Baby Queen was already making waves at the start of 2021, when she fronted our annual Hype List. Now, she’s dropping ‘The Yearbook’ – a new collection of pop perfection.
Words: Finlay Holden. Photos: Clark Franklyn.
If you have yet to stumble upon her kingdom, regal jester Baby Queen has dutifully arranged her own wondrous world of glossy anti-pop for your compulsive consumption.
Bella Latham has had one hell of a rapid-fire year, dropping glazy anthem after another and easily cementing herself at the top of the league of promising popsters with more than enough potential to change the game. Baby Queen herself is known as much for her bubbling, addictive soundscapes as for the signature pessimistic commentary buried within, and fusing these two opposing elements into such a compact package is bound to leave you exhausted. As she only half-jokingly laments through her phone, “if I could sleep for the rest of my life, I would.”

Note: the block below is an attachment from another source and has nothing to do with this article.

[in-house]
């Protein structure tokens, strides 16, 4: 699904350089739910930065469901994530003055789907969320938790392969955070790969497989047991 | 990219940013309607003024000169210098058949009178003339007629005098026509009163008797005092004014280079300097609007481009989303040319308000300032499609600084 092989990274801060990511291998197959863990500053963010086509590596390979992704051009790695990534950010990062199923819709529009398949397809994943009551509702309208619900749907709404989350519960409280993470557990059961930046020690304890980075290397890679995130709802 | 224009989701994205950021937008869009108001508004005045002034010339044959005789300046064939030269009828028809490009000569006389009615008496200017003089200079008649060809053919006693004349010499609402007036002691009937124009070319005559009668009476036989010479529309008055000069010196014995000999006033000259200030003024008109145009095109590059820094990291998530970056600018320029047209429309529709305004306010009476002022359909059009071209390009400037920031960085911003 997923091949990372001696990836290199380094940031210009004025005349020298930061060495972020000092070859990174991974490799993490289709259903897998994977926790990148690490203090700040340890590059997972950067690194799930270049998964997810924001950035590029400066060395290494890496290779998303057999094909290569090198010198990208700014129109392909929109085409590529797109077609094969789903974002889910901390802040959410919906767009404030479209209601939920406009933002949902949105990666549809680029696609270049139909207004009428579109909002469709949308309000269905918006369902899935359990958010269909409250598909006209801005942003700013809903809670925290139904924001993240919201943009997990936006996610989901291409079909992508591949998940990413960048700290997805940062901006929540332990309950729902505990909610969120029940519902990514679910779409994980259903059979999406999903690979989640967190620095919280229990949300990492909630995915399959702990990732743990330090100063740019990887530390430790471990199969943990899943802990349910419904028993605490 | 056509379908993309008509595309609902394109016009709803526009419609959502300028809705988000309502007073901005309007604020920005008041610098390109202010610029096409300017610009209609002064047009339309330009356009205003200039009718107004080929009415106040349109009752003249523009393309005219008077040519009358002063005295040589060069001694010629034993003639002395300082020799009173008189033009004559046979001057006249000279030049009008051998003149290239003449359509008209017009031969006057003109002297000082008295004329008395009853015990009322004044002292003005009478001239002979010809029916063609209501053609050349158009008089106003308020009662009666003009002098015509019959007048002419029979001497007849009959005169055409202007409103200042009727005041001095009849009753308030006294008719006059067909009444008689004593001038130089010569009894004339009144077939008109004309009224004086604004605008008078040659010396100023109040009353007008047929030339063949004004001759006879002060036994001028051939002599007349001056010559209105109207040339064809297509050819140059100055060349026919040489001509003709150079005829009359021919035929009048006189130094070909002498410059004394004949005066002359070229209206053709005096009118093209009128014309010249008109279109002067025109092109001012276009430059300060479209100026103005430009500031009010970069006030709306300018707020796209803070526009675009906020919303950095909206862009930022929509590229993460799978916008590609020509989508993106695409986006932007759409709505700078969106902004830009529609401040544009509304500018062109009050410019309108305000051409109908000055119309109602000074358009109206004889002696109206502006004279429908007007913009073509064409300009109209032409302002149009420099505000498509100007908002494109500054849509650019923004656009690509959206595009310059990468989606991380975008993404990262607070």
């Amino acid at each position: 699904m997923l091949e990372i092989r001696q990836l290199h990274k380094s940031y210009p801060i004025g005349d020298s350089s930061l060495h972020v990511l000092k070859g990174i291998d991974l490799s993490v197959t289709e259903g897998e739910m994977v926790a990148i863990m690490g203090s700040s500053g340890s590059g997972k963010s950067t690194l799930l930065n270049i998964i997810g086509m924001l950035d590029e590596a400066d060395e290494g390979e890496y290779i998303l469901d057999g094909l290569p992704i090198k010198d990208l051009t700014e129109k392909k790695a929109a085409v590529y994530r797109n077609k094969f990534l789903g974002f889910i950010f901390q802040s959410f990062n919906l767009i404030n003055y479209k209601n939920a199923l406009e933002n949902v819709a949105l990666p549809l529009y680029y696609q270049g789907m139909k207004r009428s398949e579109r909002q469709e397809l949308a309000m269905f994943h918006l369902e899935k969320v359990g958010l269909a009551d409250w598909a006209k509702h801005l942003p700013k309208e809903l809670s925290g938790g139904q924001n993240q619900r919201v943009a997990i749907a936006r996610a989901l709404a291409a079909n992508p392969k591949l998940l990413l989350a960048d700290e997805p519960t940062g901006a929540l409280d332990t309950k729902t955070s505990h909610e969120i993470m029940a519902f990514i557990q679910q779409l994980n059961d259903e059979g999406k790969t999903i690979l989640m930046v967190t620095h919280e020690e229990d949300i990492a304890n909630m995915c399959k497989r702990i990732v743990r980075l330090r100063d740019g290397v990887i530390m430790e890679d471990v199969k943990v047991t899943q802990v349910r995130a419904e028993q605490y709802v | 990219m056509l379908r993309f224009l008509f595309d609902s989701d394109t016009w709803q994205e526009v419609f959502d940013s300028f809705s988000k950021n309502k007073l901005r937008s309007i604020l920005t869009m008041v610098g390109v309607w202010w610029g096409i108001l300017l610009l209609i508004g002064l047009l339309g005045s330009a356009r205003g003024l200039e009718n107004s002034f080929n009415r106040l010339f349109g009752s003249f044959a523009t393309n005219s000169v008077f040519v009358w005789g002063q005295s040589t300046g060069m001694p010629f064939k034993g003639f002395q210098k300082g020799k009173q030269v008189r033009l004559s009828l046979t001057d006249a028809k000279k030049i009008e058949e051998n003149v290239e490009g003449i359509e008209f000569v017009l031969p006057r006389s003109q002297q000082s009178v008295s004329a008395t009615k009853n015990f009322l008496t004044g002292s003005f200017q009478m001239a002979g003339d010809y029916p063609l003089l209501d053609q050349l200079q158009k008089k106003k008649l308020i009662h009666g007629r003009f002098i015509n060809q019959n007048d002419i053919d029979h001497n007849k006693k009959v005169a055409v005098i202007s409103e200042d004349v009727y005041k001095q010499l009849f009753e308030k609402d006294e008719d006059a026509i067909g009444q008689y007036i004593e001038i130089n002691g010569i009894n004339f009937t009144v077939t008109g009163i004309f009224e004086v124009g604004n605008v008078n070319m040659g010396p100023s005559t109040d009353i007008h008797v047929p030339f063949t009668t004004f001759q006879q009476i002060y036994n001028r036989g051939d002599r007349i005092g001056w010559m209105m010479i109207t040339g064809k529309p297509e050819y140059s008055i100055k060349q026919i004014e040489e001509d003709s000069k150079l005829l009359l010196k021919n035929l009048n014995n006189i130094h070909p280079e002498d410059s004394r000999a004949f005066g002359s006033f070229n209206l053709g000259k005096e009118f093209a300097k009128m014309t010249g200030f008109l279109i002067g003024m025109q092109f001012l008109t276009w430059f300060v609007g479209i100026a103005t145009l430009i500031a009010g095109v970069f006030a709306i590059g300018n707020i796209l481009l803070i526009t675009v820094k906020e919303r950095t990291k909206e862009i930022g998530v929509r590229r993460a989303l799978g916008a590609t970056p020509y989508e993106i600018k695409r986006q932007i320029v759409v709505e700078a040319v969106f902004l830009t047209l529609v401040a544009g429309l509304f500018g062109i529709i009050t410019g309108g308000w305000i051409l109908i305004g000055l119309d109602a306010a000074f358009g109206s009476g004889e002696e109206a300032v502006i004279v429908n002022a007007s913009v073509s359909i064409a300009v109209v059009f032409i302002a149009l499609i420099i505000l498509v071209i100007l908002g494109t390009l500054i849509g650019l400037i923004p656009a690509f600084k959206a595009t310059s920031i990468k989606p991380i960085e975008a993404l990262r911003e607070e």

This authenticity and openness is a staple of the project, with an array of songs jumping bravely into heavily personal topics that let fans see reflections of their own insecurities. It seems that the honesty is only becoming more and more unflinching with each offering, but on the most sensitive topics to date, Bella divulges: “’These Drugs’ was very soul-bearing and kind of a touchy subject which I was scared to broach.’ Pretty Girl Lie’ is about body image, which was very close to home because of how much I’ve struggled with that growing up. Those two were pretty spiky, but I like being honest – those two were diving deep.”